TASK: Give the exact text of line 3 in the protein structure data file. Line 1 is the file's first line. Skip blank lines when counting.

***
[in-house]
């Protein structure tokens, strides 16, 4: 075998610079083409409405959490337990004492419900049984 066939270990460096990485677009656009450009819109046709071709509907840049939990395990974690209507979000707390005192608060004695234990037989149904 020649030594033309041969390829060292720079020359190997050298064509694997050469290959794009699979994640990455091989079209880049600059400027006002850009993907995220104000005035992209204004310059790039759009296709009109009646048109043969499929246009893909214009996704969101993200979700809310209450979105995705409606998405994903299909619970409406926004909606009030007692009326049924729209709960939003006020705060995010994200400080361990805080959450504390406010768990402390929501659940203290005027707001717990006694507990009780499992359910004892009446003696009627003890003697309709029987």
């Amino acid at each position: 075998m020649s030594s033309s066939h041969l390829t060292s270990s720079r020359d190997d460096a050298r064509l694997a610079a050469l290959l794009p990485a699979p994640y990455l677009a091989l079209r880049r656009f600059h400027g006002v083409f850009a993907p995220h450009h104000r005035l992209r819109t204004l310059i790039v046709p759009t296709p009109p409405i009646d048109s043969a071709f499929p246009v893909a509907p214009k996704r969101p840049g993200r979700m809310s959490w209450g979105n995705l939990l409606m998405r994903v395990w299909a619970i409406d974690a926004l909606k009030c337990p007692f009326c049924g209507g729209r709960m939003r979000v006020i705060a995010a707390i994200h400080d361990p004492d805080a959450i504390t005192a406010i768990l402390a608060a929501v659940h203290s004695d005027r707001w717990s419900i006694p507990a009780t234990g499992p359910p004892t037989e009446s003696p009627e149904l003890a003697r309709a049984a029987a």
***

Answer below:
């Amino acid at each position: 075998m020649s030594s033309s066939h041969l390829t060292s270990s720079r020359d190997d460096a050298r064509l694997a610079a050469l290959l794009p990485a699979p994640y990455l677009a091989l079209r880049r656009f600059h400027g006002v083409f850009a993907p995220h450009h104000r005035l992209r819109t204004l310059i790039v046709p759009t296709p009109p409405i009646d048109s043969a071709f499929p246009v893909a509907p214009k996704r969101p840049g993200r979700m809310s959490w209450g979105n995705l939990l409606m998405r994903v395990w299909a619970i409406d974690a926004l909606k009030c337990p007692f009326c049924g209507g729209r709960m939003r979000v006020i705060a995010a707390i994200h400080d361990p004492d805080a959450i504390t005192a406010i768990l402390a608060a929501v659940h203290s004695d005027r707001w717990s419900i006694p507990a009780t234990g499992p359910p004892t037989e009446s003696p009627e149904l003890a003697r309709a049984a029987a």